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the Pale

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Chris 'The Grouts' Michie

Bridge of Sighs sessions

BtP e-talked to Chris Michie, Technical Editor of Mix magazine, about all things Procol, and this included some interesting Trower insights too.

I tape-opíed on Trower's the Bridge of Sighs sessions, but they were not especially enjoyable. I had liked Robinís first album and was looking forward to working with Geoff Emerick for the first time, but the sessions turned out to be not particularly memorable. I joined the band to add handclaps to Too Rolling Stoned and manipulated the varispeed device that created the underwater bells effect for the title track, but otherwise was not much involved with the band, Matthew Fisher, or Geoff Emerick.

The most interesting thing about the recording was that the band set up at the far end of AIRís Studio One as if on stage, with Robin and the bassist either side of the drummer, who was on a riser. They played at close to concert volumes, and Emerick used both close and distant mics on Robinís guitar. Most of the tracks were recorded in complete takes Ė I donít think Emerick was quite as ready as Chris Thomas and John Punter had been to edit together different bits to make up composite performances.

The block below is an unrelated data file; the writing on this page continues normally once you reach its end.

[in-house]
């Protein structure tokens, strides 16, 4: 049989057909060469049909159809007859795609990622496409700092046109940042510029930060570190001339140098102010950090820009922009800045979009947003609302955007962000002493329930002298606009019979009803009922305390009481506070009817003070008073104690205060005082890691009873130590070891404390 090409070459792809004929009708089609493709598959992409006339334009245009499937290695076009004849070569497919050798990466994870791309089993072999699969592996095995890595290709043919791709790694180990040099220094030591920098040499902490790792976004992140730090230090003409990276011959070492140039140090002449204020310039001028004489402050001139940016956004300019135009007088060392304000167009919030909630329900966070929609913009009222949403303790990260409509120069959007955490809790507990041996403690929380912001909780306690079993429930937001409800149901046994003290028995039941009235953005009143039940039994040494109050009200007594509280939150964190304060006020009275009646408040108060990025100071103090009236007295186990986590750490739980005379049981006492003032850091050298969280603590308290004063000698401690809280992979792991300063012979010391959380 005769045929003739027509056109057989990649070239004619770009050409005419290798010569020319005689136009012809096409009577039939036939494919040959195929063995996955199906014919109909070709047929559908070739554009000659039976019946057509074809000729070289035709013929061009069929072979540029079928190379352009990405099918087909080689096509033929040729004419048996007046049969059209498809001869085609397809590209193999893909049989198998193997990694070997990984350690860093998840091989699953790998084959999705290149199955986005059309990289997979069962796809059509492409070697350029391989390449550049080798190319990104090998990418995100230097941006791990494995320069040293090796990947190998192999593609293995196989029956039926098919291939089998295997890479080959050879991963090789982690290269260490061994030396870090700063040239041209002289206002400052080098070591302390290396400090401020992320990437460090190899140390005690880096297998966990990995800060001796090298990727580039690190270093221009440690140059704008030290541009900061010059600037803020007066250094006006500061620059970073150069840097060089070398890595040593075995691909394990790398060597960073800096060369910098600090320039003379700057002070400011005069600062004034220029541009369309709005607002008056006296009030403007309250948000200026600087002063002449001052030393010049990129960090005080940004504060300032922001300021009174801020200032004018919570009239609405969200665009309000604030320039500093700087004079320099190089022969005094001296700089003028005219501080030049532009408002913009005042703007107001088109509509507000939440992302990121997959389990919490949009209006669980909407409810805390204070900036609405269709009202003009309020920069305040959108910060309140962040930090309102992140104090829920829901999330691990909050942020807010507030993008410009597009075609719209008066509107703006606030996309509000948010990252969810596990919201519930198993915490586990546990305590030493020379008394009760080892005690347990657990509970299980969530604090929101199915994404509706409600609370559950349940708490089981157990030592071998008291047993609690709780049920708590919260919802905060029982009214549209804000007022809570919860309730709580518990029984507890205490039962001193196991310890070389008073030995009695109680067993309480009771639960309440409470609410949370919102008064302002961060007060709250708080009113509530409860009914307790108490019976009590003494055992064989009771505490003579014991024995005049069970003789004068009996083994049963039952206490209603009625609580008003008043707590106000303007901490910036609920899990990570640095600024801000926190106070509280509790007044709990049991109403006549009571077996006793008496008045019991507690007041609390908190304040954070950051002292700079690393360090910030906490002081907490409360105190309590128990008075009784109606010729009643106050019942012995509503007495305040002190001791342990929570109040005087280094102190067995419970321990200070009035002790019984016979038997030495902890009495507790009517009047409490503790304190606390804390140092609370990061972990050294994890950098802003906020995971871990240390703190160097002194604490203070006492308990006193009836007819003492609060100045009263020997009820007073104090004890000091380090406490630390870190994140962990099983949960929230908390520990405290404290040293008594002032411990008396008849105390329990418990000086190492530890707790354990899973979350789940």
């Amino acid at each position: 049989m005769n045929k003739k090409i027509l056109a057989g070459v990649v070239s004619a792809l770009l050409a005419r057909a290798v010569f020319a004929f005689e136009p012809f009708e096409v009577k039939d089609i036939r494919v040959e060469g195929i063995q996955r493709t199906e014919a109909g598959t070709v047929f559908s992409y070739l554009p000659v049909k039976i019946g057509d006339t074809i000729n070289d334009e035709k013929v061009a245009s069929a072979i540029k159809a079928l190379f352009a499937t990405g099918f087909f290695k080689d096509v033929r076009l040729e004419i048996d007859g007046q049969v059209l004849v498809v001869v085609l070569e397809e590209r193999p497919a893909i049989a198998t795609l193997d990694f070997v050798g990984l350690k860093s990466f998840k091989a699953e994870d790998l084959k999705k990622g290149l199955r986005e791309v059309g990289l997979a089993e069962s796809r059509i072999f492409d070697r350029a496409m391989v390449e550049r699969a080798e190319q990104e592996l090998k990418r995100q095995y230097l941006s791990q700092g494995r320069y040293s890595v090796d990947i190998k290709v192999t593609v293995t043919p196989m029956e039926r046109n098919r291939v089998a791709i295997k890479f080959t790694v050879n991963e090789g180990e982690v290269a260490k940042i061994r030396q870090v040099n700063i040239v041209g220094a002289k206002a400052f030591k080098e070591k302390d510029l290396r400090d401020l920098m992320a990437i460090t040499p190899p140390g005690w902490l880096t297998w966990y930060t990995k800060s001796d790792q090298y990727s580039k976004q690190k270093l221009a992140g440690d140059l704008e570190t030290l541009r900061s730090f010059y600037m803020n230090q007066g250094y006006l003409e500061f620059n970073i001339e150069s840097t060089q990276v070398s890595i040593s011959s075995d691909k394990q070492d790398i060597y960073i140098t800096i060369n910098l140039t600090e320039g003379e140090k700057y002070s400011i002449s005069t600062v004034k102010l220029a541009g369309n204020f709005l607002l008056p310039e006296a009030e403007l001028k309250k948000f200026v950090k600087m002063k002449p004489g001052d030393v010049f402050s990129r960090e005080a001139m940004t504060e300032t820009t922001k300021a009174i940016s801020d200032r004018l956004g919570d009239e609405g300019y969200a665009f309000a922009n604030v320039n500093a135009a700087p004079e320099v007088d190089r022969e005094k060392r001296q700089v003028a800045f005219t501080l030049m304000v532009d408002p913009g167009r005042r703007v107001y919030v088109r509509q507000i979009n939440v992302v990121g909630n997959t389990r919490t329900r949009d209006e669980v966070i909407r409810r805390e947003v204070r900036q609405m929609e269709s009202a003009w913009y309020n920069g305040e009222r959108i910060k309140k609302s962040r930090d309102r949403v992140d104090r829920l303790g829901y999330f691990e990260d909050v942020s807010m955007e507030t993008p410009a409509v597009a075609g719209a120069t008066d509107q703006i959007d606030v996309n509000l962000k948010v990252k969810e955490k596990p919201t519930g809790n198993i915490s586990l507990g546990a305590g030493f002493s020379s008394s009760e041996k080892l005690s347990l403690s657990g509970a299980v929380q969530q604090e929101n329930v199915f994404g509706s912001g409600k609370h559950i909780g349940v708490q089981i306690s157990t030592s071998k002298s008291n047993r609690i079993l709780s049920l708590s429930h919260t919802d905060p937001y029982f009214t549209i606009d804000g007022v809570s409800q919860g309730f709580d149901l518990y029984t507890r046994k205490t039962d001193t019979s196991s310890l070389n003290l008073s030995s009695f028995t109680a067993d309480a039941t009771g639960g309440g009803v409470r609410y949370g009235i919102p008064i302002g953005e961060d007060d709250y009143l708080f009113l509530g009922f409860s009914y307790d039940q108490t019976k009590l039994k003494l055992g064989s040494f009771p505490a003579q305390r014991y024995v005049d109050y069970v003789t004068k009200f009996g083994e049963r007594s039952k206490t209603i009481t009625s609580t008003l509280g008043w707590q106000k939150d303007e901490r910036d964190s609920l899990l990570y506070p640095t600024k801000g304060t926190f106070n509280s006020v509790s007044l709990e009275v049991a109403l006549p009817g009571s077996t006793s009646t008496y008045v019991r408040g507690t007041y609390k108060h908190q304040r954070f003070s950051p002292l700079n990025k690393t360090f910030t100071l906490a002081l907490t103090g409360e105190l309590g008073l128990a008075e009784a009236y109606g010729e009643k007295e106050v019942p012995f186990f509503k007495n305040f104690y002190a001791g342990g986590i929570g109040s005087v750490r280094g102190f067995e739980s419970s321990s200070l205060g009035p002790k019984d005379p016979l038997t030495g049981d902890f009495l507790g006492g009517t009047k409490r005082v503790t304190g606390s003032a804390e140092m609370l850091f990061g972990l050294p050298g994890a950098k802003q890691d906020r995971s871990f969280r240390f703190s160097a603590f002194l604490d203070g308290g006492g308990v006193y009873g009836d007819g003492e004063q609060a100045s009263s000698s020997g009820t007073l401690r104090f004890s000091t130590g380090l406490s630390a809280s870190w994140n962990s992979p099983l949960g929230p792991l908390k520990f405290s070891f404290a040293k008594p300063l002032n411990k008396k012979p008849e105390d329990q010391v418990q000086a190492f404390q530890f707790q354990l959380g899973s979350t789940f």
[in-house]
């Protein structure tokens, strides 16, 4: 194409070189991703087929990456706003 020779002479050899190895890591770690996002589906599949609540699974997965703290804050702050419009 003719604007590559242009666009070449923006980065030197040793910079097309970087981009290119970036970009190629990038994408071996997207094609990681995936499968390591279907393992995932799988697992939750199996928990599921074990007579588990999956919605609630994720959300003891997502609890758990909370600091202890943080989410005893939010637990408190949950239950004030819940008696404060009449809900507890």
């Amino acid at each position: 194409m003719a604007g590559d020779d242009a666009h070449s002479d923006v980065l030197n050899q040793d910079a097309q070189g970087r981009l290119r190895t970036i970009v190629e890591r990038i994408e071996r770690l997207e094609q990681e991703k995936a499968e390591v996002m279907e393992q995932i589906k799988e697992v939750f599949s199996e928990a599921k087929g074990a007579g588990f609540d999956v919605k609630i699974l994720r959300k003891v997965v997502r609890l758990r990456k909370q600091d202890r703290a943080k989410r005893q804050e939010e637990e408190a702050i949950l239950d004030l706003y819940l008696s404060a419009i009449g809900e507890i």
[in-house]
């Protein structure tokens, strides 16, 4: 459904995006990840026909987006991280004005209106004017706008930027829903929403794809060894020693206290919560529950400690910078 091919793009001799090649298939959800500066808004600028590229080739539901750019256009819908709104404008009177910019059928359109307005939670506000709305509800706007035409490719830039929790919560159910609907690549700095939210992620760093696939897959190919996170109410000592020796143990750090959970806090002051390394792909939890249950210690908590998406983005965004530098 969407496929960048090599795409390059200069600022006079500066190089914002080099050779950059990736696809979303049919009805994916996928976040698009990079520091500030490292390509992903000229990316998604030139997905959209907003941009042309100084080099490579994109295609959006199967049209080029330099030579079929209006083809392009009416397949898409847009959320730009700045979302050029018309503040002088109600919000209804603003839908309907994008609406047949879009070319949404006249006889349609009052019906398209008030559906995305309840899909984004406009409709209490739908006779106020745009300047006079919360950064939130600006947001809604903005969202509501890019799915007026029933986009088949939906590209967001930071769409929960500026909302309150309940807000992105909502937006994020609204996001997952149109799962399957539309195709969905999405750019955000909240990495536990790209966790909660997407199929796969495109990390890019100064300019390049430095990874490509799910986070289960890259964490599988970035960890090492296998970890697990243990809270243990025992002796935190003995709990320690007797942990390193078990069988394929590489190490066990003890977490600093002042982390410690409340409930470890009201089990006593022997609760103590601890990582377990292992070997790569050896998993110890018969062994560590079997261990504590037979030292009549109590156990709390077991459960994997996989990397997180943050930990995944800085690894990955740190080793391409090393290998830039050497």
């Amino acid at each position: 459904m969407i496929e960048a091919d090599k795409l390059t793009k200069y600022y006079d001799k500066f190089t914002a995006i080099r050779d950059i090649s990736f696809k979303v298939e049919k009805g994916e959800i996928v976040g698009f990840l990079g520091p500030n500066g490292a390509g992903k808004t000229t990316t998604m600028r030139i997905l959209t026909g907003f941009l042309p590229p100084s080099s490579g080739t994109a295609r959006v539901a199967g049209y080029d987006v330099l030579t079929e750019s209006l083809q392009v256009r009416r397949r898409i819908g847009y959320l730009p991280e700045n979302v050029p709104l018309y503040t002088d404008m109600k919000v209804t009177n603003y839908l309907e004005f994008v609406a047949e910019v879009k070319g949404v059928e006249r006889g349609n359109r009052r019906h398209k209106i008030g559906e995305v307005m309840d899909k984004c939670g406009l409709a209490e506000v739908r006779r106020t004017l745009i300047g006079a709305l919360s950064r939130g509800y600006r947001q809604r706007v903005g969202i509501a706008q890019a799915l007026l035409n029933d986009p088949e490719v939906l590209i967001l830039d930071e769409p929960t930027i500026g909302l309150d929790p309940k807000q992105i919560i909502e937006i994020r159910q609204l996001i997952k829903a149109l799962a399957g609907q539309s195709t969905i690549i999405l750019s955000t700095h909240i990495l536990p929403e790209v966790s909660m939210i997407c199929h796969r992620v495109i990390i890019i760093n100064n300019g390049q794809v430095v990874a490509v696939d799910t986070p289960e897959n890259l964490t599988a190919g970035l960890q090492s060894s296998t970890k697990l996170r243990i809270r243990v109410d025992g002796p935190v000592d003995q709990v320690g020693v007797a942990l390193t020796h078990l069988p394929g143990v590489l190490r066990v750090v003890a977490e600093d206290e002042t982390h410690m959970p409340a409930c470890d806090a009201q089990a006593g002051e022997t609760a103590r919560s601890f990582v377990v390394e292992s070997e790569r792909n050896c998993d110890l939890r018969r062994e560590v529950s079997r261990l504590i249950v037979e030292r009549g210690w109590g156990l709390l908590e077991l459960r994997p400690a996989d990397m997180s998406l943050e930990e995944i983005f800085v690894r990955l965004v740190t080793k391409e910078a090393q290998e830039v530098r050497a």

As the era of "hard rock" recording got going, it became fashionable for bands to work with younger engineers who, one might assume, were more in touch with the "modern" sound. Olympic, Morgan, Trident and Island studios seemed to attract the cream of the new rock aristocracy and Trident engineers Roy Baker, Ken Scott and Robin Cable seemed to be the first-call names for any hot new project. In that atmosphere, it seemed surprising that Robin Trower should choose to record with Geoff Emerick, forever associated with the now-defunct Beatles. But Geoffís unaffected, rigorously clean style of recording actually enhanced the material and I think that Bridge of Sighs stands up today as a very, very good sounding record. Similarly, though Bill Price was never considered a "radical" engineer in terms of his sound, it was he that recorded most of the Sex Pistolsí records, and had no small part in the recording success of The Pretenders and The Clash.


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